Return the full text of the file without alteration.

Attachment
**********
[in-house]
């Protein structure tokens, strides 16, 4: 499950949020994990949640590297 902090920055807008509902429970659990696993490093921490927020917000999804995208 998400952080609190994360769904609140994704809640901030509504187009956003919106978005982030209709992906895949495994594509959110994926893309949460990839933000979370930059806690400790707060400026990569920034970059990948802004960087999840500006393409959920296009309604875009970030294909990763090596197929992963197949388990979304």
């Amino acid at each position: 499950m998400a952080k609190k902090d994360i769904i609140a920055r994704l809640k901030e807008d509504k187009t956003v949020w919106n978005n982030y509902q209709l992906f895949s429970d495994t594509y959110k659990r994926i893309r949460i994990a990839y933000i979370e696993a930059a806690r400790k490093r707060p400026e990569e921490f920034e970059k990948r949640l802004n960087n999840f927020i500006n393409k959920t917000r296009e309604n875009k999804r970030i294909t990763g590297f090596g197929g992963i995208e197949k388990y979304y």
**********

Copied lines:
[in-house]
């Protein structure tokens, strides 16, 4: 499950949020994990949640590297 902090920055807008509902429970659990696993490093921490927020917000999804995208 998400952080609190994360769904609140994704809640901030509504187009956003919106978005982030209709992906895949495994594509959110994926893309949460990839933000979370930059806690400790707060400026990569920034970059990948802004960087999840500006393409959920296009309604875009970030294909990763090596197929992963197949388990979304």
């Amino acid at each position: 499950m998400a952080k609190k902090d994360i769904i609140a920055r994704l809640k901030e807008d509504k187009t956003v949020w919106n978005n982030y509902q209709l992906f895949s429970d495994t594509y959110k659990r994926i893309r949460i994990a990839y933000i979370e696993a930059a806690r400790k490093r707060p400026e990569e921490f920034e970059k990948r949640l802004n960087n999840f927020i500006n393409k959920t917000r296009e309604n875009k999804r970030i294909t990763g590297f090596g197929g992963i995208e197949k388990y979304y």